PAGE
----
Macedonia’s interior ministry says 18 police officers were injured in a clash with a group of stranded migrants on the country’s southern border with Greece.

    The ministry says two of the officers have been hospitalized in the border town of Gevgelija.

    The clashes erupted after a 32-year-old Moroccan migrant suffered severe burns when he touched a high-voltage cable on the Greek side of the border.

    The migrants, already angry about the fact that Macedonia has started to erect a fence on the border, started throwing stones at police officers who were cordoning off the official checkpoint. Some police vehicles were also damaged, the ministry says.


  13. Japan’s newest and largest mosque opens its doors

    The Ahmadi Muslim community in Japan hopes its new mosque will promote intercultural understanding and dialogue.


    Nagoya, Japan – The largest mosque in Japan opened its doors on November 20 near the central Japanese city of Nagoya, heralding a new chapter in the East Asian nation’s relationship with Islam.

    Islam has never made more than a marginal impact on Japan, although the history of Japanese relations with Muslims stretches back further than most people imagine, the Japanese included.

    The first mosque in Japan, the Kobe Muslim Mosque, opened in October 1935 and remains a centre for prayer more than 80 years later. Several dozen other mosques have since opened around the country, serving as community centres for a Muslim population numbering in the tens of thousands.

    The first Ahmadi Muslim missionary arrived in Japan in the same year – 1935 – but it is only now that this minority community has had the resources to build its own centre, the Bait ul-Ahad Mosque. They have done so on a grand scale, building the Japan’s biggest mosque with a capacity in its main chamber for 500 people to be at prayer.

    The opening ceremonies were attended by a range of guests, including a Japanese politician and local city officials, as well as leaders of the Ahmadi Muslim community from around the world. At the head of the guest list was Caliph Mirza Masroor Ahmad, the supreme leader of the 20 million-strong global Ahmadi community.

    “This is a milestone of our progress,” Caliph Ahmad told Al Jazeera. “If this mosque is preaching the message of love, peace, and harmony, naturally people will be attracted to it.”

    The main distinction between the minority Ahmadi Muslim community and the majority of Muslims is the former’s belief that Mirza Ghulam Ahmad (1835-1908) was the foretold messiah and mahdi who brought his followers back to the spirit of the original Muslim community at the time of the Prophet Muhammad.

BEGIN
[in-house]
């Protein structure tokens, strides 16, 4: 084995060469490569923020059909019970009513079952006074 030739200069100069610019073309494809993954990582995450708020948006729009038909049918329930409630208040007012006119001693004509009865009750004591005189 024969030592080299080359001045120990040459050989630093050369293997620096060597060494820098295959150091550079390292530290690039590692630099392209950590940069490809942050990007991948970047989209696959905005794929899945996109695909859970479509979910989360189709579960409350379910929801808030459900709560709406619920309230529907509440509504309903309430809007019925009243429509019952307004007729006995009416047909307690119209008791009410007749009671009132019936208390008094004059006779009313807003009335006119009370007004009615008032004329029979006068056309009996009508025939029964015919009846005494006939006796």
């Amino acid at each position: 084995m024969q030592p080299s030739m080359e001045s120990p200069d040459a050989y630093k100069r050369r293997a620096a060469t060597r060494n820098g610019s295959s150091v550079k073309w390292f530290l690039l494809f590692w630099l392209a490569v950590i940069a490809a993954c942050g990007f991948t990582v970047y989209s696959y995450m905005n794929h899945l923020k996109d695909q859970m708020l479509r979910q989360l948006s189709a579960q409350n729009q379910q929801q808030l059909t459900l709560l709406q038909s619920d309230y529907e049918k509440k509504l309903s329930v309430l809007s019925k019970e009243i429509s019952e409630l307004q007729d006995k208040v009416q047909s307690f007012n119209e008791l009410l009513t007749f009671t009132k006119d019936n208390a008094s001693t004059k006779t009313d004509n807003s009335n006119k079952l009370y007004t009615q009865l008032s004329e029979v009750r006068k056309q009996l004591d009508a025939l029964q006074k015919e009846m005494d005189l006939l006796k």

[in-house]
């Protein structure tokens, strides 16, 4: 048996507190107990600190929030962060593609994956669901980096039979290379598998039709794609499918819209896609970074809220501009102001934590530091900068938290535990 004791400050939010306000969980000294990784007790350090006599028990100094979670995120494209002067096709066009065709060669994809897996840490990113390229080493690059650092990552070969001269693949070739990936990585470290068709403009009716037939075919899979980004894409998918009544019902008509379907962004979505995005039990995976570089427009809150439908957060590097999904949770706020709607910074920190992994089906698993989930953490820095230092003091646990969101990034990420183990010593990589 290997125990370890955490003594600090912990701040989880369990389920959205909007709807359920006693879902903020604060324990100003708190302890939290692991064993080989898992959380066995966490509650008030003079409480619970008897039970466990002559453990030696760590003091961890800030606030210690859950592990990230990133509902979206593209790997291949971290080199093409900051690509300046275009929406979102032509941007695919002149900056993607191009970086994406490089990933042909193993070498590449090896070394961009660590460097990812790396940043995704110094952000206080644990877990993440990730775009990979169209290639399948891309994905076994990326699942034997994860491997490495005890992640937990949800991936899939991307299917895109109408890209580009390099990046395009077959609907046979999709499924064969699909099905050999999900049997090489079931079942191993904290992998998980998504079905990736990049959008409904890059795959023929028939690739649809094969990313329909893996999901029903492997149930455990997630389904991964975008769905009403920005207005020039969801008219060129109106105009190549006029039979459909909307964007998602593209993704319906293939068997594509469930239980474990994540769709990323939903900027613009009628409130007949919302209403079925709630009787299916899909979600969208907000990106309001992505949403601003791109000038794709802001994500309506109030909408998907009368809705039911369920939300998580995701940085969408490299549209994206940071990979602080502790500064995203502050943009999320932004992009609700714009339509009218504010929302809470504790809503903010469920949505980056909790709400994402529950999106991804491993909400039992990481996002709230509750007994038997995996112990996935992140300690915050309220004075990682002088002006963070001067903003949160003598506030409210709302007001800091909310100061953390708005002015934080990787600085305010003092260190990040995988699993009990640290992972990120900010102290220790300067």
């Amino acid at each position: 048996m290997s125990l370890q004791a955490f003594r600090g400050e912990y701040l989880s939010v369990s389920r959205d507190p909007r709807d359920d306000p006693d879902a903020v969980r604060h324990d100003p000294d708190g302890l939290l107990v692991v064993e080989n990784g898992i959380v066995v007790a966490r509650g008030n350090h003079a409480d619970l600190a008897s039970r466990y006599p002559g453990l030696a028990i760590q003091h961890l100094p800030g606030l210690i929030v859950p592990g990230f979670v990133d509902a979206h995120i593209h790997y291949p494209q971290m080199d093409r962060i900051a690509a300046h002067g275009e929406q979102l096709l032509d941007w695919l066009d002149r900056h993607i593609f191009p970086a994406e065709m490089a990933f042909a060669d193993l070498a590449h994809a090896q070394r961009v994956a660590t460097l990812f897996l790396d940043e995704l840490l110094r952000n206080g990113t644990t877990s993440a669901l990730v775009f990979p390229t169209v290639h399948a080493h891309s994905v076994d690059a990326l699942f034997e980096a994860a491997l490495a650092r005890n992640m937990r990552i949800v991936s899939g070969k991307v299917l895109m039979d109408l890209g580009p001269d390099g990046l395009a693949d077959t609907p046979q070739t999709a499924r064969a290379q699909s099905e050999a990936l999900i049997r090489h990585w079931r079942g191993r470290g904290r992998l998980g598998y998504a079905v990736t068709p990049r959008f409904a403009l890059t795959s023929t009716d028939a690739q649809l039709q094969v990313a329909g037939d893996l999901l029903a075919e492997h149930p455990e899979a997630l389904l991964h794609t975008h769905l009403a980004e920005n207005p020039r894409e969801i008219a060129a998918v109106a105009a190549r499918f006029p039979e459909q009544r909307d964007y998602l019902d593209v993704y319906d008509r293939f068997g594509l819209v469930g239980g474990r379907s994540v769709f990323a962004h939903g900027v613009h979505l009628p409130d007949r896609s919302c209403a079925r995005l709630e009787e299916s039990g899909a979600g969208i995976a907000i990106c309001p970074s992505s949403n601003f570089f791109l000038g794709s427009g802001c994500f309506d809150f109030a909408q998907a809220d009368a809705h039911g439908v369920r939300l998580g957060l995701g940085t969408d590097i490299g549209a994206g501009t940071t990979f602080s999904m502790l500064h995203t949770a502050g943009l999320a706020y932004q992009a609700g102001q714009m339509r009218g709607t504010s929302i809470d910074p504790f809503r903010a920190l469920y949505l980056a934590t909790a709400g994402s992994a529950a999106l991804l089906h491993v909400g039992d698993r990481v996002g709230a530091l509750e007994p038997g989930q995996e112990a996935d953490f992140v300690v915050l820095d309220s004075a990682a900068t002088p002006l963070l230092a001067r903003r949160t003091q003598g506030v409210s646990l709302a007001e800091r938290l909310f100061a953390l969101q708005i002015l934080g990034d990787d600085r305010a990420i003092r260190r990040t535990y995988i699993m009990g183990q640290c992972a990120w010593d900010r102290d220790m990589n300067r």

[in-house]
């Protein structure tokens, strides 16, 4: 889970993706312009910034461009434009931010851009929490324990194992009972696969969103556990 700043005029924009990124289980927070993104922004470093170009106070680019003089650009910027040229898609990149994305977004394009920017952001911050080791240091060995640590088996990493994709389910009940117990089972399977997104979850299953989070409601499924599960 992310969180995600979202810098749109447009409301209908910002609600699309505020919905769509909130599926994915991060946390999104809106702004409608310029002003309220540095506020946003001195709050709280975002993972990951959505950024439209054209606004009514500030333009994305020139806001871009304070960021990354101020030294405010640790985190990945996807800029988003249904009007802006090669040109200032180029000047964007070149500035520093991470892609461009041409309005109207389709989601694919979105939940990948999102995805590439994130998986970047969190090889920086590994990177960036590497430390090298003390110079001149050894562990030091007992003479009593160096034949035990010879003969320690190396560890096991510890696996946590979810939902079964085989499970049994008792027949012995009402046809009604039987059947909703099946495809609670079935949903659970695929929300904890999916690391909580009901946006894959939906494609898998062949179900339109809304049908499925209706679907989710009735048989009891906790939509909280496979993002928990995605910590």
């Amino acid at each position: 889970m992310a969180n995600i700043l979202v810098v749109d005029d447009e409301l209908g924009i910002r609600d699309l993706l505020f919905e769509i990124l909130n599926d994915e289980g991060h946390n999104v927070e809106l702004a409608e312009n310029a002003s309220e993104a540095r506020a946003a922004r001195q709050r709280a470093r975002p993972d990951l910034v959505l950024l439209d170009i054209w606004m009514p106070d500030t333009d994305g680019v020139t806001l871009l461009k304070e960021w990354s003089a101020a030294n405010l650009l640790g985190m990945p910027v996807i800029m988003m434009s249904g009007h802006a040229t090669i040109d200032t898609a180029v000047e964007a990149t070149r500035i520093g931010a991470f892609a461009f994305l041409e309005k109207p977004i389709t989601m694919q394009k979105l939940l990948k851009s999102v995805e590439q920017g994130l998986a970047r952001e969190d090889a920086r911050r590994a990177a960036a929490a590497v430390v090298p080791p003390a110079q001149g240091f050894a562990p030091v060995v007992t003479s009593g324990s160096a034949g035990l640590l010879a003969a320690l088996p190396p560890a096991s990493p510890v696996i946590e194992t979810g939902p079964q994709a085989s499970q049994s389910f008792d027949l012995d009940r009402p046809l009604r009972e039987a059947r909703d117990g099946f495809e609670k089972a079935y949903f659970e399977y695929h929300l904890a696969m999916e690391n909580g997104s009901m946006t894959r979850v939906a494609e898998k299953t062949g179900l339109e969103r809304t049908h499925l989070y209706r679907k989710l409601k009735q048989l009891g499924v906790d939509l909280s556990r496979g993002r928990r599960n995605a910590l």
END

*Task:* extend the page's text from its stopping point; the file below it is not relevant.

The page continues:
Many in the majority Muslim community dispute Ahmadi views on the caliphate and on continuing revelation in the contemporary age and do not regard their teachings to be part of orthodox Islam.

    […]Ahmadis in Japan number fewer than 300 people, and are mostly Pakistanis

    more on the page :

  14. Austria: Hundreds of anti-refugee protesters march through Spielfeld

    Hundreds of people marched in the village of Spielfeld at the Austro-Slovenian border in protest against the EU migration policy and mass flow of refugees into country, Saturday.

  15. DAILY MAIL – Not so tough now! ISIS fighter cries like a baby after being captured by Kurdish forces

    ISIS fighter shown weeping and moaning after he was taken prisoner
    Peshmerga fighters can be seen looking on in amusement at their captive
    Prisoner is dressed in civilian clothing and possibly captured in Iraq

    DAILY MAIL – Bizarre new ISIS training video shows bloodthirsty Islamist killers kicking each other in the crotch and playing leapfrog

    Bizarre new footage from a jihadi terror training camp has emerged showing ISIS fighters playing playground games like leap frog and forming a human pyramid.

    The 14 minute video also shows one strange exercise where the training instructor kicks each recruit in the genitals and thighs to test their strength.

    The jihadi group claim the training camp was in the Afghanistan-Pakistan region, where ISIS have been trying to develop splinter franchises.

    video on this page :

  16. Clinton: Calling Immigrants ‘Illegal’ was ‘Poor Choice of Words’ (nbcnews, Nov 24, 2015)

    “Democratic front-runner Hillary Clinton admitted Tuesday that her recent use of the term “illegal immigrants” was “a poor choice of words,” and pledged to stop using the word “illegal” when referring to immigrants.

    “That was a poor choice of words. As I’ve said throughout this campaign, the people at the heart of this issue are children, parents, families, DREAMers. They have names, and hopes and dreams that deserve to be respected,” Clinton said during a Facebook Q&A with Noticias Telemundo, an NBC-affiliated Spanish-language network.

    Clinton was heavily criticized for using the phrase at a recent campaign stop in Windham, New Hampshire, where she said, “I voted numerous times when I was a senator to spend money to build a barrier to try to prevent illegal immigrants from coming in.”

    In response to a question from immigration rights activist Jose Antonio Vargas on Facebook, Clinton added, “I’ve talked about undocumented immigrants hundreds of times and fought for years for comprehensive immigration reform.”….”